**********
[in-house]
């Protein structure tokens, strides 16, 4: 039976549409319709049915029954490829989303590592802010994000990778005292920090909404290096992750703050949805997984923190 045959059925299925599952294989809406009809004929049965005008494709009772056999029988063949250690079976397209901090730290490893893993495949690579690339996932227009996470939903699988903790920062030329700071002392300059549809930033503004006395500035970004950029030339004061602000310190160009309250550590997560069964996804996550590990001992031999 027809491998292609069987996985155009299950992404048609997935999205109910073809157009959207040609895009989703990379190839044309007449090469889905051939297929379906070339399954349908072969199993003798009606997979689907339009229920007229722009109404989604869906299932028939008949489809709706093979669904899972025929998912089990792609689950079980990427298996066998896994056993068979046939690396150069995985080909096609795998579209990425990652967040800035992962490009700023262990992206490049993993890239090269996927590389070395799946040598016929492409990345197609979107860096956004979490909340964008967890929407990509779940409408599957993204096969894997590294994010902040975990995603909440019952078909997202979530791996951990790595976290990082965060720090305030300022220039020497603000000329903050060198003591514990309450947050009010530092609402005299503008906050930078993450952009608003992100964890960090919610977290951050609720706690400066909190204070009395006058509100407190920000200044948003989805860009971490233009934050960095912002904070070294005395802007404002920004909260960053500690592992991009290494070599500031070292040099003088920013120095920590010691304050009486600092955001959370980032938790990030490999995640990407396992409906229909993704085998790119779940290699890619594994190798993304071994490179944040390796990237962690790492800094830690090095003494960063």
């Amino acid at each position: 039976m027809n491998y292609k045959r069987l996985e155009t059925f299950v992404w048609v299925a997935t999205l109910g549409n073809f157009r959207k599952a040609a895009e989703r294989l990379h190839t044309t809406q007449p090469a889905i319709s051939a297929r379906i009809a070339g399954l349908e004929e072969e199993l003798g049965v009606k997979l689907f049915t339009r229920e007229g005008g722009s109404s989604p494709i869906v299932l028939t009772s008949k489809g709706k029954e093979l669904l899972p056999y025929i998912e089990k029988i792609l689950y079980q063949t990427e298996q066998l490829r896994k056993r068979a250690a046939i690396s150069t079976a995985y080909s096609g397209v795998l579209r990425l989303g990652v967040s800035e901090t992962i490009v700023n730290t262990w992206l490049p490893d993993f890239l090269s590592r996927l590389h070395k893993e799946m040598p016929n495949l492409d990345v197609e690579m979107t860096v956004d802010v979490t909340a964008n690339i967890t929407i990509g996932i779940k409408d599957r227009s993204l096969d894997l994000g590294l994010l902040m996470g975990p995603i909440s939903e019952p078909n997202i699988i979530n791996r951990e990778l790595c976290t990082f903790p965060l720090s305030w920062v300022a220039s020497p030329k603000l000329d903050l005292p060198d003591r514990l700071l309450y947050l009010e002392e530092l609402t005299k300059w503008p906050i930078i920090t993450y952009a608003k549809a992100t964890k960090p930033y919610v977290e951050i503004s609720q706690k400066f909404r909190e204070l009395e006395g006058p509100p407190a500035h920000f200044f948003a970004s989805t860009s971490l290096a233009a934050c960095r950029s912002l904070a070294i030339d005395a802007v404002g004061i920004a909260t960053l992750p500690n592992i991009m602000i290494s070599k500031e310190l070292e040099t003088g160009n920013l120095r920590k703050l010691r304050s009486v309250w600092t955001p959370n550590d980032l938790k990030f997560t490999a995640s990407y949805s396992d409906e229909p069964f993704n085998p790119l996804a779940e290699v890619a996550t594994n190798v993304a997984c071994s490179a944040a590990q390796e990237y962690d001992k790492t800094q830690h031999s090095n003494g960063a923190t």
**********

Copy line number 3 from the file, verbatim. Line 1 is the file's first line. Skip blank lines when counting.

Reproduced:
């Amino acid at each position: 039976m027809n491998y292609k045959r069987l996985e155009t059925f299950v992404w048609v299925a997935t999205l109910g549409n073809f157009r959207k599952a040609a895009e989703r294989l990379h190839t044309t809406q007449p090469a889905i319709s051939a297929r379906i009809a070339g399954l349908e004929e072969e199993l003798g049965v009606k997979l689907f049915t339009r229920e007229g005008g722009s109404s989604p494709i869906v299932l028939t009772s008949k489809g709706k029954e093979l669904l899972p056999y025929i998912e089990k029988i792609l689950y079980q063949t990427e298996q066998l490829r896994k056993r068979a250690a046939i690396s150069t079976a995985y080909s096609g397209v795998l579209r990425l989303g990652v967040s800035e901090t992962i490009v700023n730290t262990w992206l490049p490893d993993f890239l090269s590592r996927l590389h070395k893993e799946m040598p016929n495949l492409d990345v197609e690579m979107t860096v956004d802010v979490t909340a964008n690339i967890t929407i990509g996932i779940k409408d599957r227009s993204l096969d894997l994000g590294l994010l902040m996470g975990p995603i909440s939903e019952p078909n997202i699988i979530n791996r951990e990778l790595c976290t990082f903790p965060l720090s305030w920062v300022a220039s020497p030329k603000l000329d903050l005292p060198d003591r514990l700071l309450y947050l009010e002392e530092l609402t005299k300059w503008p906050i930078i920090t993450y952009a608003k549809a992100t964890k960090p930033y919610v977290e951050i503004s609720q706690k400066f909404r909190e204070l009395e006395g006058p509100p407190a500035h920000f200044f948003a970004s989805t860009s971490l290096a233009a934050c960095r950029s912002l904070a070294i030339d005395a802007v404002g004061i920004a909260t960053l992750p500690n592992i991009m602000i290494s070599k500031e310190l070292e040099t003088g160009n920013l120095r920590k703050l010691r304050s009486v309250w600092t955001p959370n550590d980032l938790k990030f997560t490999a995640s990407y949805s396992d409906e229909p069964f993704n085998p790119l996804a779940e290699v890619a996550t594994n190798v993304a997984c071994s490179a944040a590990q390796e990237y962690d001992k790492t800094q830690h031999s090095n003494g960063a923190t």